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Topic: Predict Rf values  (Read 26607 times)

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Offline christina

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Predict Rf values
« on: October 14, 2007, 07:06:36 AM »
consider a sample that is a mixture of biphenyl, benzoic acid, and benzyl alchohol. The sample is spotted on a TLC plate and developed in a methylene chloride cyclohexane mixture.

Predict the relative Rf values for the three components in the sample.
For assistance use the table 12.3 on page 676.

~ Well on pg 676 in my organic chem book it's talking about organic layer seperation and on table 12.3 on page 683 note that it talks about common signs that a solution is dry.
Basically the wrong pages...

I have no clue how to predict relative Rf values for these compounds especially since it's using a mix of 2 solvents which I haven't tried in the lab. I've used either or but not both and not with these compounds either.

I would think it would depend on the polarity of the substances but that would also require me to look at the mix of the solvent which both have different polarities so technically I would think that it would only be feasible to go and find the positions such as this would go first and second and so on but are they asking for numbers?? Also I'm confused as to the solvent combination..I really don't know what would be the effect it would have since they don't say how much they used..but if they don't say I'm guessing it would be equal...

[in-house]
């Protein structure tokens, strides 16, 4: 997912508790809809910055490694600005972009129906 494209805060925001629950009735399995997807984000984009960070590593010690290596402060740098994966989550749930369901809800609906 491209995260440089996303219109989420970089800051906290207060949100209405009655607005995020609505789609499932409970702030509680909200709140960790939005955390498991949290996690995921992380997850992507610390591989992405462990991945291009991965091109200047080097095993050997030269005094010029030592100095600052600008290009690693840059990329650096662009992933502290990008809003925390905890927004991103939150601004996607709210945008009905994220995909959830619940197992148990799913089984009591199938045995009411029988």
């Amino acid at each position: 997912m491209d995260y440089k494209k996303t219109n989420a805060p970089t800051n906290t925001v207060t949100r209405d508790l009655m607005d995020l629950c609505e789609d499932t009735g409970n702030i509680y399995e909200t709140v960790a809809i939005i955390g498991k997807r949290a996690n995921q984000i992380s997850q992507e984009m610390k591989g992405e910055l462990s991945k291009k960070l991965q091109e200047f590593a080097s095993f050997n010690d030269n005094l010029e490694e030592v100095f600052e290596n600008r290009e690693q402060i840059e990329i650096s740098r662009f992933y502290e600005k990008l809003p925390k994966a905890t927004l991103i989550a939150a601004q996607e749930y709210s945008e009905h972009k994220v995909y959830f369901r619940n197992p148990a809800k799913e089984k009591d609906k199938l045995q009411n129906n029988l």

I really need help on this...  :'(
« Last Edit: October 14, 2007, 09:42:01 AM by ~christina~ »
:)

Offline macman104

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Re: Predict Rf values
« Reply #1 on: October 14, 2007, 02:24:39 PM »
I would agree that there is no way you could guess actual numbers, and I'm going to assume that they just want 1st, 2nd, 3rd, even though the question reads differently.  As far as the solvent mixture is concerned, DCM and hexane should give you a moderately polar solution.

Do you have the correct edition of the book?  I would guess that benzoic acid will be the most polar, followed by benzyl alcohol, then biphenyl.  So benzoic acid will move the least on the plate.

Offline christina

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Re: Predict Rf values
« Reply #2 on: October 14, 2007, 04:16:21 PM »
unfortunately I don't have that edition of the book since everyone has the newest version but for some reason they never changed it...


Thanks for your help :)
:)

Offline Dolphinsiu

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Re: Predict Rf values
« Reply #3 on: October 15, 2007, 04:26:33 AM »
Yes, you are right! Polarity of solvent does affect the degree of transition of all components in your sample. Different combination of the solvent used will cause different separation of components in your sample. I have done this experiment before, I recommend you to read

Doyle MP, Experimental Organic Chemistry, New York: Wiley, 1980, pp.86-92

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